10 ways to protect yourself from holiday fraud

December 05, 2023

By Alliant Creditu

10 ways to protect yourself from holiday fraud

woman shopping online

Fraudsters and scammers are always on the prowl, but experts say fraud attempts increase about 30 percent during the holiday season. So while you’re taking advantage of holiday shopping deals, fraudsters are looking to take advantage of you to steal your identity and run up charges on your accounts. Follow these tips to help protect yourself from fraud during the holidays.

1. Keep a close eye on your transaction history 

It’s always important to review your account information regularly, but it’s especially critical during the holiday season, when you’re likely spending more than usual. In the event of unauthorized transactions or discrepancies in your account, continual monitoring of your account will help if you need to flag suspicious activity to your bank or credit union.

2. Go mobile

Use Apple Pay, Google Pay or other digital wallets as you cross things off your shopping list. Add your debit and credit cards to your digital wallets to take advantage of the latest forms of encryption protection so no matter if you’re in store or buying online, your personal information is secure. 

3. Ask yourself: Is this legit?

Be aware of scams when purchasing items online or even donating to charities. Does the deal look too good to be true? Is the site asking for irrelevant personal information? Does this charity look legitimate? Ensure you are purchasing from real and secure sites, and make sure you have the most updated anti-virus software just in case. Stay extra cautious of offers from third-party ads, such as ads you see on social media platforms. Being on a legitimate social media platform doesn't automatically make every ad on it legitimate.

4. Verify site security

Before handing over your credit card information to a retailer, always verify that checkout is secure by confirming the URL starts with https://. This means the site is using an SSL certificate to secure data as it passes from the website to the server and keeps it safe from hackers.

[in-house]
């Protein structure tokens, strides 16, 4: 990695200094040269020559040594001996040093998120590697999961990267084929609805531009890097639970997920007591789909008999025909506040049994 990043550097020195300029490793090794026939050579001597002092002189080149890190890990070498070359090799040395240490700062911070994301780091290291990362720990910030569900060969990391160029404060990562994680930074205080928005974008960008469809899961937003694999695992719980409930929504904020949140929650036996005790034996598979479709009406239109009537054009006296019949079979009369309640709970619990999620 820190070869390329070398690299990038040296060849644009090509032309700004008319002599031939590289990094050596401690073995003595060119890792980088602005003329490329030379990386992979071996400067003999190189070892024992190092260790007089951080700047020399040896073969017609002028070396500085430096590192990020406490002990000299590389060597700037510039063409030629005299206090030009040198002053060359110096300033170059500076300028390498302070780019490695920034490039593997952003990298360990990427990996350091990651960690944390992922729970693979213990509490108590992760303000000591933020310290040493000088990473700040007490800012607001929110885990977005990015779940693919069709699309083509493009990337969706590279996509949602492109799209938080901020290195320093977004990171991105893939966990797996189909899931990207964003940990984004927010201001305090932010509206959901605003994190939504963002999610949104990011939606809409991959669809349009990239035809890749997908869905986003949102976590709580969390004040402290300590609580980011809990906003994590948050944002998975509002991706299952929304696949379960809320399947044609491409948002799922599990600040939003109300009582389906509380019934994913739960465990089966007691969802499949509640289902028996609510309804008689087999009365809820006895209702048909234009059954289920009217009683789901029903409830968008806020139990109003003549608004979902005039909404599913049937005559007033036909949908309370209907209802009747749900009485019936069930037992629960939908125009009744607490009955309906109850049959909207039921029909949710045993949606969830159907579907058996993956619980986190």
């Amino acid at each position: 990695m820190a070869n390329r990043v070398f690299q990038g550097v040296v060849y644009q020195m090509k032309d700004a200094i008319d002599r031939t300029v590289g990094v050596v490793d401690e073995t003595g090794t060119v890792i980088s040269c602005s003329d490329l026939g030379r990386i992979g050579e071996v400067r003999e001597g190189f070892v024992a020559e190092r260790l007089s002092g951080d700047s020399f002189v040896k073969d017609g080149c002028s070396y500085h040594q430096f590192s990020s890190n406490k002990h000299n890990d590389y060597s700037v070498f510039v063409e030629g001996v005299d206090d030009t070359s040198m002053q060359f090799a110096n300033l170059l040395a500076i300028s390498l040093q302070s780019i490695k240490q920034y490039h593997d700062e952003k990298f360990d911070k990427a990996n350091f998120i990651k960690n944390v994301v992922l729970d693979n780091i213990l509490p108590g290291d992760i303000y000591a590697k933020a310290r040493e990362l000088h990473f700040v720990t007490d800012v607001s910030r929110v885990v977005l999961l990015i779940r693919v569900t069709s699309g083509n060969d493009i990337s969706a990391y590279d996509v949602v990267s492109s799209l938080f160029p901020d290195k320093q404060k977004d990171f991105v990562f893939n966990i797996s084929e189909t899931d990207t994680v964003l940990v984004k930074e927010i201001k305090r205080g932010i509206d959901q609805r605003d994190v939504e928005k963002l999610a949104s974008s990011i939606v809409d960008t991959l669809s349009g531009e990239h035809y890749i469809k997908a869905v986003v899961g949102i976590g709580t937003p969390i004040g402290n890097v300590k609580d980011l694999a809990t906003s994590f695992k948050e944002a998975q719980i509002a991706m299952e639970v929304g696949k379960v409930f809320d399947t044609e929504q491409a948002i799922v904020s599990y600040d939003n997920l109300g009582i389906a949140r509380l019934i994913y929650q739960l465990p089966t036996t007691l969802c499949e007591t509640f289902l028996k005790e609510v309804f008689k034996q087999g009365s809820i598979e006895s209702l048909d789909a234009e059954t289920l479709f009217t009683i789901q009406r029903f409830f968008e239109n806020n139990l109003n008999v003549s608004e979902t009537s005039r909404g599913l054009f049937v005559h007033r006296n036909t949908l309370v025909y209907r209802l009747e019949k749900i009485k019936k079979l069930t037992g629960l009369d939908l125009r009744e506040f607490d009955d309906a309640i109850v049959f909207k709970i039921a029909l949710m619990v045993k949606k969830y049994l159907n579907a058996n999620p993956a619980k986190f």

5. Set account alerts

Most financial institutions offer customizable transaction alerts via email or text. Setting alerts can help you better manage your account (no more overdraft fees!) while also giving you peace of mind that no one else is accessing your accounts. Want to be alerted about any transaction over $50? Easy. Want to get pinged for every transaction you make with a debit card? Done.

6. Understand your credit card’s fraud protection offerings

Many credit cards offer something called “Zero Liability,” which applies to purchases made in the store, over the phone, online or via a mobile device. If your credit card offers Zero Liability, you won’t be held responsible for unauthorized transactions if you reasonably protected your card and promptly reported that your card was lost or stolen. Check your credit card agreement for more details.

7. Protect your PIN 

Pay attention to your surroundings when using your credit and debit cards in public. The best way to protect your PIN is to shield the keypad anytime you enter your PIN. Also, avoid making your PIN something easy to guess, such as "1234" or your birthyear. Even when following these tips, be on the lookout for ATM skimming devices. Learn how to spot ATM skimming devices 

8. Be wary of delivery scams

Which consumers making countless online orders during the holiday season, scammers are sending texts and emails pretending to be from delivery companies. These texts typically contain a malicious link disguised as a tracking link or a delivery notice. This link will either contain a form to steal your personal information or may automatically attempt to infect your device with malware. If you're expecting a package, use the tracking functionality directly on the delivery companies' website.

9. Only use gift cards as gifts

While gift cards make for convenient gifts, they also make for a convenient way to scam people. They're much harder to track and refund than actual money, so it's important to know the signs of a gift card scam. Scammers will often attempt to get people to pay for ake products, fines, taxes and more with hundreds or thousands of dollars worth of gift cards, often posing as a boss at work, a government agency, etc. Additionally, check to make sure any gift cards you purchase haven't already been opened and keep the receipt just in case.

10. Watch out for other scams

Following recent breaches, scammers are taking advantage of holiday shoppers by claiming to be from financial institutions, asking for your personal information so they can “make sure your information isn’t compromised.” Anyone who contacts you directly asking for your information over the phone, via email or via social media is likely not authorized to do so. Err on the side of caution, do not respond, and proactively reach out to your financial institution to confirm if the call or message you received was legitimate.


Check out these other holiday spending tips:

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